Wednesday, 13 June 2012

Immigrants - the bottom of the pile

At the beginning of my ESOL lesson this afternoon, I chatted with my students, all of whom are women, have very little formal education and speak very little English, about their housing situations. One woman - one of the more confident in the class - talked openly about the temporary accommodation she's living in at the moment, as a result of domestic violence she experienced last year. She is living in a bedroom in a grotty hostel with her young son and is desperate for somewhere decent to live. She complained - as best she could with her limited English - that the council ignores her because she can't speak English very well. (I posted something on Twitter about this, asking for advice and was overwhelmed by the response i got - well done Twitter).

Hearing this, the other students piped up. One woman told me that she's living with her husband's parents in their three-bedroom house, along with two of her husband's brothers. She and her husband and her daughter all share a room. Another woman lives with her husband and her four children in a tiny three-bedroom flat, which has a serious damp problem. Another woman is disabled and the council have housed her in a tiny flat on the sixth floor, in a building which has no lift. Another woman is also in temporary accommodation with her husband who suffers frequent health complications from his severe diabetes. All told me, in their various ways, how difficult it is to get out of their situations while they can speak such little English and how unsympathetic the various councils are to their plight. 

They all showed a remarkable sense of humour about all this, I must say. They laughed with each other, as they told me about the health problems they suffer from the poor conditions they live in, or how difficult it is to get a decent night's sleep, or how stinking the toilet in their hostel is. It was an enlightening and depressing conversation.

I've worked with migrant groups for nearly nine years as an ESOL teacher in various contexts and I suppose I should have developed a thicker skin about this sort of thing by now. But after every conversation like this I am struck anew by what shoddy treatment my students receive. Immigrants have long been the bottom of the pile when it comes to accessing services like housing, benefits, childcare, legal aid, education etc. A fantastic article on the Institute of Race Relations website back in March pointed this out and highlighted the fact that the mass privatisation and securitisation of public services currently going on started with immigration and asylum a few years ago. Immigrants are easy targets and are often the first vulnerable group to have access to services removed . And during a recession it becomes even easier to target them, the logic being that if we can't afford to provide these things for native people, why should we shell out for them?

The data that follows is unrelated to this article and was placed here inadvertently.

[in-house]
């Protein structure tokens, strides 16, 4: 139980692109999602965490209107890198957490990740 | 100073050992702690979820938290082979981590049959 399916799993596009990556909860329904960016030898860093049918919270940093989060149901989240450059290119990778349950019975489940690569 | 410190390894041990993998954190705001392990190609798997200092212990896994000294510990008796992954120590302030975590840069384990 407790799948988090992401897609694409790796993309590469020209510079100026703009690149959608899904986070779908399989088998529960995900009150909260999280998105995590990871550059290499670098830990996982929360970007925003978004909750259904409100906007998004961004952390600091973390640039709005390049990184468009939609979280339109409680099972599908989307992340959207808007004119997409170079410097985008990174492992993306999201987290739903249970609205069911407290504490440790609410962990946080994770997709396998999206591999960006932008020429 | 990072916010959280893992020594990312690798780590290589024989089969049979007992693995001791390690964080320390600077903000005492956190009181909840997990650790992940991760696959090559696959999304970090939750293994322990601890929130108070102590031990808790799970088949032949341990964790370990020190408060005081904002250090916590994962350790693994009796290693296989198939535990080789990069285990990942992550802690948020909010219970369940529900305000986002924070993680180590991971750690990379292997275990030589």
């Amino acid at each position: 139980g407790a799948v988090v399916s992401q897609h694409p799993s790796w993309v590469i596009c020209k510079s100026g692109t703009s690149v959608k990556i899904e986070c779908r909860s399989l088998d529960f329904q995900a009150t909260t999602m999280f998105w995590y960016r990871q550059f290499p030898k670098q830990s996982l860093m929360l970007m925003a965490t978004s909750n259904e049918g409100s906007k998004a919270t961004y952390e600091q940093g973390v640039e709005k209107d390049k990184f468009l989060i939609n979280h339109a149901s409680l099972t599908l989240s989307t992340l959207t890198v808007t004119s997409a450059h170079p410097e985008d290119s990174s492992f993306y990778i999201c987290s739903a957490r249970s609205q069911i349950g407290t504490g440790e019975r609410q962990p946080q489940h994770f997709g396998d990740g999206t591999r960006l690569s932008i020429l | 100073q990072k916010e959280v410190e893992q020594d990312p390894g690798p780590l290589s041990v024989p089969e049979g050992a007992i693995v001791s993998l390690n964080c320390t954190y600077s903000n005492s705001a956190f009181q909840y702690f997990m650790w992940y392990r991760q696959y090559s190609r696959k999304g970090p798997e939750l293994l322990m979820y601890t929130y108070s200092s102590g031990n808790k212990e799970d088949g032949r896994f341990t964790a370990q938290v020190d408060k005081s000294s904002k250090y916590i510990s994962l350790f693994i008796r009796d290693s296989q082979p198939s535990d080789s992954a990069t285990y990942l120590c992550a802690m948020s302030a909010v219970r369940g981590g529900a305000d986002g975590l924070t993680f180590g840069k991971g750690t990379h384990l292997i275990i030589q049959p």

When politicians want to pick up a few easy Daily Mail points, they pick on immigrants, assuming, usually rightly, that no one will kick up much of a fuss (I'm not always comfortable with the lazy Daily Mail shorthand but here it applies perfectly). Access to legal aid, access to free English classes, benefits - these all get targeted. Last year the Refugee Council had their funding dramatically cut and the Immigration Advisory Service were forced into administration after huge legal aid cuts. And so it is with the latest changes to migration rules announced by the Tories, which change the income threshold for non-EEA national spouses to move to the UK and also place other requirements about English language level and passing the Life in the UK test. These new rules are massively unfair - they are weighted hugely towards those with money and those with access to English in their country.

Immigrants get subjected to all kinds of interrogations and monitoring by the state. They have their passports/immigration papers poked through by councils, job centres, colleges, to see what their status is. Asylum seekers are questioned by the Home Office about how bad really was the torture that they experienced in their country. They have to present themselves at Home Office buildings monthly to prove that they haven't done a runner and get cruel labels like 'no recourse to public funds' slapped on them, which usually mean they can't claim benefits or work. One student of mine from Congo, who was tortured in his country, had his asylum application refused two years ago. He appealed and is still waiting for a decision. He is stuck in limbo and extremely frustrated, unable to work or claim benefits and is dependent on charity and the measly allowance that the Home Office give him every two weeks.

All this is scandalous but is something that the mainstream media never engage with. The drip-drip feed of the 'immigrant = scrounger' narrative from the tabloids over the last 15 or so years has properly taken hold and hardly gets challenged anywhere. Rarely do you actually get to here the stories of the people themselves. 




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